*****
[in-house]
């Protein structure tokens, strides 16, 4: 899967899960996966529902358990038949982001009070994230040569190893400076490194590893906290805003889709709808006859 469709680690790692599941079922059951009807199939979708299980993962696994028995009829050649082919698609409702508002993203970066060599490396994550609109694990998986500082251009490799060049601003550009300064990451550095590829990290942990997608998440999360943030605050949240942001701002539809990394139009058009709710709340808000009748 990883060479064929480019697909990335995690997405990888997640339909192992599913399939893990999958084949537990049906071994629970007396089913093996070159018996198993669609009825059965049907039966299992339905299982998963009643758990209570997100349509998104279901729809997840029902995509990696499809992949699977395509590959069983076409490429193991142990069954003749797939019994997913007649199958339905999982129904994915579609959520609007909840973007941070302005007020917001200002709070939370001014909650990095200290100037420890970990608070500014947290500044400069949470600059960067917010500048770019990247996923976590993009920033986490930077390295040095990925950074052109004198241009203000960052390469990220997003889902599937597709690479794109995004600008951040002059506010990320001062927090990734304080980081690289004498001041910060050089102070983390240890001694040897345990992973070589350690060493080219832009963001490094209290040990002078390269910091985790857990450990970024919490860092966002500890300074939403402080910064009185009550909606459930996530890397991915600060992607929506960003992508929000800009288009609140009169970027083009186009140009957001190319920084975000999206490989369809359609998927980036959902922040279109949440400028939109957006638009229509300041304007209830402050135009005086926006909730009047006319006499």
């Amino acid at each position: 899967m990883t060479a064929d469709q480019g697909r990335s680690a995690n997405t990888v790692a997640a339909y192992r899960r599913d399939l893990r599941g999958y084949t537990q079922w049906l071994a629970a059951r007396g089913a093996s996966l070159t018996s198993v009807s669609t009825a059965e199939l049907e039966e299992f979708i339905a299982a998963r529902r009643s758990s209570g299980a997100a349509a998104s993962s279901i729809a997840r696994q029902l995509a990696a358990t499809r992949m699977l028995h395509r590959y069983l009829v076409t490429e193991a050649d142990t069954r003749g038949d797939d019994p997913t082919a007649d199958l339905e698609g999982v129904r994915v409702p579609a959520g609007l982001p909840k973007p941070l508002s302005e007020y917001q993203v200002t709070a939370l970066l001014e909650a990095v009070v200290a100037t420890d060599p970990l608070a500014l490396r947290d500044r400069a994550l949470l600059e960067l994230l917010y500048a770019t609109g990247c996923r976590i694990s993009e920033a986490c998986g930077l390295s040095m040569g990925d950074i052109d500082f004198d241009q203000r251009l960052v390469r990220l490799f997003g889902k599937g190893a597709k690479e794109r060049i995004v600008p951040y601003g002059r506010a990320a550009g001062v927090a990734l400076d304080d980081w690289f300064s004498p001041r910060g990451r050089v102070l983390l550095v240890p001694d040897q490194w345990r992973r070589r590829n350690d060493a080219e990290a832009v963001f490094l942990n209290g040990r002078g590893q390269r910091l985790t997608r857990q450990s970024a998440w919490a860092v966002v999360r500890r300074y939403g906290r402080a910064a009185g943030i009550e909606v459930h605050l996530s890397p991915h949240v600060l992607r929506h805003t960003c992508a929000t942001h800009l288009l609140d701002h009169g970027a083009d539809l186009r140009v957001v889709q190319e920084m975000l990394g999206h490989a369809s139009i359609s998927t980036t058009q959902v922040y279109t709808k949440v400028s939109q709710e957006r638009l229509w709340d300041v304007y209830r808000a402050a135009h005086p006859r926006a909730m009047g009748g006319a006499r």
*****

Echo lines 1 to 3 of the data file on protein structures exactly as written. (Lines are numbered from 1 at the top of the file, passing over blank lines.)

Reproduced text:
[in-house]
């Protein structure tokens, strides 16, 4: 899967899960996966529902358990038949982001009070994230040569190893400076490194590893906290805003889709709808006859 469709680690790692599941079922059951009807199939979708299980993962696994028995009829050649082919698609409702508002993203970066060599490396994550609109694990998986500082251009490799060049601003550009300064990451550095590829990290942990997608998440999360943030605050949240942001701002539809990394139009058009709710709340808000009748 990883060479064929480019697909990335995690997405990888997640339909192992599913399939893990999958084949537990049906071994629970007396089913093996070159018996198993669609009825059965049907039966299992339905299982998963009643758990209570997100349509998104279901729809997840029902995509990696499809992949699977395509590959069983076409490429193991142990069954003749797939019994997913007649199958339905999982129904994915579609959520609007909840973007941070302005007020917001200002709070939370001014909650990095200290100037420890970990608070500014947290500044400069949470600059960067917010500048770019990247996923976590993009920033986490930077390295040095990925950074052109004198241009203000960052390469990220997003889902599937597709690479794109995004600008951040002059506010990320001062927090990734304080980081690289004498001041910060050089102070983390240890001694040897345990992973070589350690060493080219832009963001490094209290040990002078390269910091985790857990450990970024919490860092966002500890300074939403402080910064009185009550909606459930996530890397991915600060992607929506960003992508929000800009288009609140009169970027083009186009140009957001190319920084975000999206490989369809359609998927980036959902922040279109949440400028939109957006638009229509300041304007209830402050135009005086926006909730009047006319006499």
């Amino acid at each position: 899967m990883t060479a064929d469709q480019g697909r990335s680690a995690n997405t990888v790692a997640a339909y192992r899960r599913d399939l893990r599941g999958y084949t537990q079922w049906l071994a629970a059951r007396g089913a093996s996966l070159t018996s198993v009807s669609t009825a059965e199939l049907e039966e299992f979708i339905a299982a998963r529902r009643s758990s209570g299980a997100a349509a998104s993962s279901i729809a997840r696994q029902l995509a990696a358990t499809r992949m699977l028995h395509r590959y069983l009829v076409t490429e193991a050649d142990t069954r003749g038949d797939d019994p997913t082919a007649d199958l339905e698609g999982v129904r994915v409702p579609a959520g609007l982001p909840k973007p941070l508002s302005e007020y917001q993203v200002t709070a939370l970066l001014e909650a990095v009070v200290a100037t420890d060599p970990l608070a500014l490396r947290d500044r400069a994550l949470l600059e960067l994230l917010y500048a770019t609109g990247c996923r976590i694990s993009e920033a986490c998986g930077l390295s040095m040569g990925d950074i052109d500082f004198d241009q203000r251009l960052v390469r990220l490799f997003g889902k599937g190893a597709k690479e794109r060049i995004v600008p951040y601003g002059r506010a990320a550009g001062v927090a990734l400076d304080d980081w690289f300064s004498p001041r910060g990451r050089v102070l983390l550095v240890p001694d040897q490194w345990r992973r070589r590829n350690d060493a080219e990290a832009v963001f490094l942990n209290g040990r002078g590893q390269r910091l985790t997608r857990q450990s970024a998440w919490a860092v966002v999360r500890r300074y939403g906290r402080a910064a009185g943030i009550e909606v459930h605050l996530s890397p991915h949240v600060l992607r929506h805003t960003c992508a929000t942001h800009l288009l609140d701002h009169g970027a083009d539809l186009r140009v957001v889709q190319e920084m975000l990394g999206h490989a369809s139009i359609s998927t980036t058009q959902v922040y279109t709808k949440v400028s939109q709710e957006r638009l229509w709340d300041v304007y209830r808000a402050a135009h005086p006859r926006a909730m009047g009748g006319a006499r």